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Munna Lal Vs. Radha Kishan - Court Judgment

LegalCrystal Citation
SubjectCivil
CourtAllahabad
Decided On
Judge
Reported inAIR1915All414; 30Ind.Cas.186
AppellantMunna Lal
RespondentRadha Kishan
Excerpt:
civil procedure code (act v of 1908), order xxi, rule 89 - application to deposit money made in time--money tendered to treasury officer shortly before 3 p.m., not accepted, effect of--money deposited next day beyond 30 days, effect of. - - on september 7th, we are not satisfied that the treasury officer could not have arranged for the safe custody of the money until it could be counted in the presence of the judgment-debtor, and we think that it is probable that he would have made some such arrangement-if he had not been under the impression that the judgment-debtor was entitled to three days from the date of the tender within which to pay the money into the treasury......by a judgment-debtor against an order of the subordinate judge of muttra, refusing to set aside a sale held in execution of a decree. the sale took place on august 7th, 1914. as september 6th was a sunday the judgment-debtor was entitled to make an application under order xxi, rule 89, and pay the sum specified in that rule on september 7th. the evidence shows that the judgment-debtor was not able to raise the money required for the purpose until about 2 o'clock on the afternoon of september 7th. according to the evidence on september 7th he made an application to the court with tender in the prescribed form no. 13 duly filled in, and obtained thereon an order of the court that the money should be deposited in the treasury. he took the money to the treasury shortly before 3 p.m., the.....
Judgment:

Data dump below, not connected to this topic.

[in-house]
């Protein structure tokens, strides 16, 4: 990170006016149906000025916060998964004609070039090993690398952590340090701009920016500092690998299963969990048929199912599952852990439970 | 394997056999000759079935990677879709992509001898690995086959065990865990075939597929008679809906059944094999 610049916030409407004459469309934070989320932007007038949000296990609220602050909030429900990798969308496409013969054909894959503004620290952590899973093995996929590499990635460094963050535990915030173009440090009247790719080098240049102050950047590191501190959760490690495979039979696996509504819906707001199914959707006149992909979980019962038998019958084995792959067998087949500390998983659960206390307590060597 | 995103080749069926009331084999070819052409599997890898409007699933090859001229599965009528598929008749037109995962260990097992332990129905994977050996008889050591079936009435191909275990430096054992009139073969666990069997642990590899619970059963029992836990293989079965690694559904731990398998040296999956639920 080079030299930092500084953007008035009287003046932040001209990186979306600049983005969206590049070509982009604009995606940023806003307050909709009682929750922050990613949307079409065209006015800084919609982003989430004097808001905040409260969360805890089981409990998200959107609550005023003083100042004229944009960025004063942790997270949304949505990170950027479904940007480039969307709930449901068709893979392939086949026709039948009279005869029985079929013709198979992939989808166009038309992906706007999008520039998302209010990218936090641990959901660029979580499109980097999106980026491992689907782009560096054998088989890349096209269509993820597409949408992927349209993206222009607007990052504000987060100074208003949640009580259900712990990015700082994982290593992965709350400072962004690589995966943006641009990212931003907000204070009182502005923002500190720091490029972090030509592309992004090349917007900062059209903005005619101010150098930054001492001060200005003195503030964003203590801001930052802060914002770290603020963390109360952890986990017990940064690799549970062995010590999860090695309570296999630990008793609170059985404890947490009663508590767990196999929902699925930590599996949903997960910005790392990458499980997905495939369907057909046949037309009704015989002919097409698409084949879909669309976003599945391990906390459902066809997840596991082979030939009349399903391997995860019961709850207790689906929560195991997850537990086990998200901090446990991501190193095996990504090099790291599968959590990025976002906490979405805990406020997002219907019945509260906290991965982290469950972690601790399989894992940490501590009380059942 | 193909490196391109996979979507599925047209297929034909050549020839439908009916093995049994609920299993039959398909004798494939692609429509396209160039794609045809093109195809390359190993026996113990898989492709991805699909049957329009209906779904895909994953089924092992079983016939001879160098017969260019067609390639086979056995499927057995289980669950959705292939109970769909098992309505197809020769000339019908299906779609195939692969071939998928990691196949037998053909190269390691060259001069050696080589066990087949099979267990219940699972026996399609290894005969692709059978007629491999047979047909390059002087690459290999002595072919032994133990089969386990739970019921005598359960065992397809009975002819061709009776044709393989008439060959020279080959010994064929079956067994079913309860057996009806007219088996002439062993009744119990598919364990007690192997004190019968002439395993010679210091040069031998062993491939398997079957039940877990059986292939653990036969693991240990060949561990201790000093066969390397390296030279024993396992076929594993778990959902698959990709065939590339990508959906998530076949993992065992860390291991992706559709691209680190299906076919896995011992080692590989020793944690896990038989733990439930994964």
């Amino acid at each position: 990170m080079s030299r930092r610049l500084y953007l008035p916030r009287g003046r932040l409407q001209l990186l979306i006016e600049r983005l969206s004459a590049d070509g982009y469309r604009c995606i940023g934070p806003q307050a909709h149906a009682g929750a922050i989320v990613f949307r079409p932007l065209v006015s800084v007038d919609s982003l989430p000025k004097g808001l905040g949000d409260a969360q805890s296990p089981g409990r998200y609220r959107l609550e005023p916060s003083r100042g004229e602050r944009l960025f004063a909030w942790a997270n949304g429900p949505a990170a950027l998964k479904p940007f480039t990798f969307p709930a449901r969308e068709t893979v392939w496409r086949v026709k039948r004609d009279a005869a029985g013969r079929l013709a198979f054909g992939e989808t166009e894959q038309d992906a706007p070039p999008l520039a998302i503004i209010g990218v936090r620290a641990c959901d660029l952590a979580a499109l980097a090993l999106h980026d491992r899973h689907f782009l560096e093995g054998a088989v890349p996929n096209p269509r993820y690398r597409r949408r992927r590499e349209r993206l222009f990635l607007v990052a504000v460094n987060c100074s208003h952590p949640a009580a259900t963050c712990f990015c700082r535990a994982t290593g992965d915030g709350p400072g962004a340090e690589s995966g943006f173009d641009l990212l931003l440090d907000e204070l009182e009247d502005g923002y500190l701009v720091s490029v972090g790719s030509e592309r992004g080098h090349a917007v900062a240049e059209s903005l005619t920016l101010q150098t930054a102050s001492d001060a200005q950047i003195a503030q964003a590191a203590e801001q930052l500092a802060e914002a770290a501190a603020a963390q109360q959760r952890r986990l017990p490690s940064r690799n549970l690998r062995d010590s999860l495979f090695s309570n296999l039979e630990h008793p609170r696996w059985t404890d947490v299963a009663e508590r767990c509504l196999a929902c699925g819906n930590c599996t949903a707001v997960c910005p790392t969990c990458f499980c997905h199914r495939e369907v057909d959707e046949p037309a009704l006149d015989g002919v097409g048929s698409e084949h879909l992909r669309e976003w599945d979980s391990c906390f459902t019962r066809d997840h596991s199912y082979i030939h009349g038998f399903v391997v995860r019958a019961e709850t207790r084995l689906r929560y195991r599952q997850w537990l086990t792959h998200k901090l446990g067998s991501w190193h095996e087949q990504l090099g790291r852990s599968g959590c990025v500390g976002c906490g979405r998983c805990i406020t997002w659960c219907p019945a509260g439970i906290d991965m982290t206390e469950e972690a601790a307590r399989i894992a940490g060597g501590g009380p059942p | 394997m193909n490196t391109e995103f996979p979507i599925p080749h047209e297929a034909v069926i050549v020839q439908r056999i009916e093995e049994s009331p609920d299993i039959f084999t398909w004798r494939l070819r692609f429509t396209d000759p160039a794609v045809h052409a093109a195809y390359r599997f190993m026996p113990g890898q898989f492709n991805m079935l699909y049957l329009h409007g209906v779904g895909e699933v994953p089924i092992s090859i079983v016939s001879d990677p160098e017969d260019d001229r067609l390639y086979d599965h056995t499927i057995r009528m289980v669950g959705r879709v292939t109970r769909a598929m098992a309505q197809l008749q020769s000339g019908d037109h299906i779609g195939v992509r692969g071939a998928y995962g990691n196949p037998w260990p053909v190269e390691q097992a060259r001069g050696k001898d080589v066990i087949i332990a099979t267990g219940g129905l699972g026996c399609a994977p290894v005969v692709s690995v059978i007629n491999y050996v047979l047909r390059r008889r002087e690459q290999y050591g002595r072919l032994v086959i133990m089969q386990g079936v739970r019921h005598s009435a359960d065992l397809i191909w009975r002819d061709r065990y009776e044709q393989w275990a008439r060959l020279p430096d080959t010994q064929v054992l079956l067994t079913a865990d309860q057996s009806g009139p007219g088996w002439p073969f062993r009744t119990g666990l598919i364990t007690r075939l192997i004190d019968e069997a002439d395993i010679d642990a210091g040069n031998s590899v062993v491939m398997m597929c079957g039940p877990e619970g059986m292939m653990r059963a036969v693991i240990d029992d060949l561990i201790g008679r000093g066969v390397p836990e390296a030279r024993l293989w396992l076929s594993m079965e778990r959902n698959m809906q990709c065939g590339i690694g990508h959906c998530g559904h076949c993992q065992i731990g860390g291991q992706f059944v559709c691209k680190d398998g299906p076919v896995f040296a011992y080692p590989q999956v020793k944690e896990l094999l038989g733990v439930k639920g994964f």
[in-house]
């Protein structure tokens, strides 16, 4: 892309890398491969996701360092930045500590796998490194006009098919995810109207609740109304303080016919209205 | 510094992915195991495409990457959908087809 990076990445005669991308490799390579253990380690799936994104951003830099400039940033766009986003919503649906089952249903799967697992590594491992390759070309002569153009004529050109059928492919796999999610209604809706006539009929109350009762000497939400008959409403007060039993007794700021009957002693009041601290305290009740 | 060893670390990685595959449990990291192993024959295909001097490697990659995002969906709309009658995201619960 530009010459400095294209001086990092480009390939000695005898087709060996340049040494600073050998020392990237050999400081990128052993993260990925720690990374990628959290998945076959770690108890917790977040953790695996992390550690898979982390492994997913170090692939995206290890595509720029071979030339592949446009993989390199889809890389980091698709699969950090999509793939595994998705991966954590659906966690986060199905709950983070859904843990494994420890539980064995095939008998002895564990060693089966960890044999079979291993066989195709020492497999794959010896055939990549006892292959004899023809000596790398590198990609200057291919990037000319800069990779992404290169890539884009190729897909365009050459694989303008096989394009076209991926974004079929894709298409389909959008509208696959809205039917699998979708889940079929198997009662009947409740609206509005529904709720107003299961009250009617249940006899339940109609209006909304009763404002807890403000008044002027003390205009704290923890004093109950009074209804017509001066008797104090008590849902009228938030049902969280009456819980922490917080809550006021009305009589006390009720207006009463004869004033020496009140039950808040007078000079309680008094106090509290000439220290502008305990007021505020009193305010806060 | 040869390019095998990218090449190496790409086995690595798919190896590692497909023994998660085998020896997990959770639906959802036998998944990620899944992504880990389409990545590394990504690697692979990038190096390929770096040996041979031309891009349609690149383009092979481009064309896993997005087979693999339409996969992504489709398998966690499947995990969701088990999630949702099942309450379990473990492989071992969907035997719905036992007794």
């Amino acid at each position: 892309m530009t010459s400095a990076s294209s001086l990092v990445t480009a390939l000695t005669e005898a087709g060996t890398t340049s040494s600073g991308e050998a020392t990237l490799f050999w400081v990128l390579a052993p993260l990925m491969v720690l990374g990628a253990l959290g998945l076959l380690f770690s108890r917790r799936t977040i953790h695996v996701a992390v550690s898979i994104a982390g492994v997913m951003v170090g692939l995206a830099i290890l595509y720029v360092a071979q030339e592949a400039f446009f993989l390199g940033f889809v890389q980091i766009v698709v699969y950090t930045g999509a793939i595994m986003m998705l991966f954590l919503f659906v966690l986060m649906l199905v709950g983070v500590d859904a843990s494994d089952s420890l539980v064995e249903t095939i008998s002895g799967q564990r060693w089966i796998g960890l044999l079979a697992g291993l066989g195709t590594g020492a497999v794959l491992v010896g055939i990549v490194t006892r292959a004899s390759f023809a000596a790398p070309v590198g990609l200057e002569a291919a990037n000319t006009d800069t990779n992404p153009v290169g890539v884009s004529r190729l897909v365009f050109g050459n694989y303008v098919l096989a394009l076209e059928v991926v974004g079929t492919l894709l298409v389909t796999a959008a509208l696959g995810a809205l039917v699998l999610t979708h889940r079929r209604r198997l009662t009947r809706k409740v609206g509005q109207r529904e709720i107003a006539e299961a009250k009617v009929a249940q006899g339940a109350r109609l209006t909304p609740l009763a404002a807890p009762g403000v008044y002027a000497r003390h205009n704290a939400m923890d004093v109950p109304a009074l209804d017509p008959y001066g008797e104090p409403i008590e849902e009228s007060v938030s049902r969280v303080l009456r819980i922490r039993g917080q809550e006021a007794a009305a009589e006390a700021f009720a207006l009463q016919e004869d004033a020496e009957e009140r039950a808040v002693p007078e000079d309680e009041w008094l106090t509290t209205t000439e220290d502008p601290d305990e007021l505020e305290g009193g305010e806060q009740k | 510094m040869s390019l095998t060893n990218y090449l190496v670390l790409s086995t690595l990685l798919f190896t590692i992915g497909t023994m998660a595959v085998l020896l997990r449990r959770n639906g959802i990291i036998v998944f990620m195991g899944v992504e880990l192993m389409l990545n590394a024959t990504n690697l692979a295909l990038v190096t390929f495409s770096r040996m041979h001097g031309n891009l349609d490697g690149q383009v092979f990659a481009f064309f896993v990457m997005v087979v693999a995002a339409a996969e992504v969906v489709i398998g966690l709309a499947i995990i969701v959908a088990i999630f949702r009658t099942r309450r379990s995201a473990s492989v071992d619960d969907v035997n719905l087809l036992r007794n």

1. This is an appeal by a judgment-debtor against an order of the Subordinate Judge of Muttra, refusing to set aside a sale held in execution of a decree. The sale took place on August 7th, 1914. As September 6th was a Sunday the judgment-debtor was entitled to make an application under Order XXI, Rule 89, and pay the sum specified in that rule on September 7th. The evidence shows that the judgment-debtor was not able to raise the money required for the purpose until about 2 o'clock on the afternoon of September 7th. According to the evidence on September 7th he made an application to the Court with tender in the prescribed form No. 13 duly filled in, and obtained thereon an order of the Court that the money should be deposited in the Treasury. He took the money to the Treasury shortly before 3 p.m., the hour at which the Treasury is closed so far as the public are concerned. The Treasury Officer looked at his watch and said that it was too late to count the money (Rs. 12,735-9) on that date and lie observed that the money could be paid at any time within three days of the tender. He was probably referring to the 'words on the duplicate tender, receive and credit the above sum if tendered to you within three days.' But these words cannot be used for the purpose of extending the period of limitation allowed by law. They are intended to facilitate the checking of the accounts kept by the Court. The judgment-debtor says that he accepted the statement of the Treasury Officer as correct, and as the Treasury Officer declined to take the money, he took it away and paid it into the Treasury on the following day. The Subordinate Judge has held that it is not proved that the money was tendered before 3 p.m. on September 7th and has accordingly declined to set aside the sale. The evidence that the money was tendered to the Treasury Officer before 3 P.M. is, however, uncontradicted and should, we think, be accepted. The question, however, is whether under the circumstances, the payment required by Order XXI, Rule 89, of the Code of Civil Procedure should be taken to have been made within the time allowed by law. The learned Counsel for the judgment-debtor relies upon the decision of the Calcutta High Court in Mahomed Akbar Jaman Khan v. Sukkdeo Panday 10 Ind. Cas. 51 : 13 C.L.J. 467 in which it was held, in accordance with the principle actus curioe neminem gravabit, that the payment must be taken to have been made in time where the judgment-debtor had applied to the Court under Rule 89, Order XXI, on the 30th day from the sale and Was ready to deposit the required sum in Court and the challan to the Treasury had been duly filled up and placed in the hands of the proper officer, but the signature of the presiding officer of the Court could not be procured on that day as he had left the Court. The result was that the challan was signed on the following day and on the authority of it the money was received by the Treasury Officer. The Calcutta High Court held that the application of the judgment-debtor to have the sale set aside should under the circumstances have been allowed. The present case is not on all fours with the Calcutta case. In the latter it was quite clear that the Court by its own action had prevented the judgment-debtor from paying the money into Court within time. In the present case the question is what the Treasury Officer ought to have done when the money was tendered to him shortly before 3 P.M. on September 7th, We are not satisfied that the Treasury Officer could not have arranged for the safe custody of the money until it could be counted in the presence of the judgment-debtor, and we think that it is probable that he would have made some such arrangement-if he had not been under the impression that the judgment-debtor was entitled to three days from the date of the tender within which to pay the money into the Treasury. Under the circumstances we think that it should be held that the judgment-debtor in this case did all that it was possible for him to do to pay the money into the Treasury on September 7th, i.e., within time, and that he was prevented from paying the money by the action of the Treasury Officer, who for this purpose must b regarded as an Officer of the Court. We, therefore, allow this appeal, set aside the order of the Subordinate, Judge, and direct that the application be disposed of according to law. We make no order as to the costs of this appeal.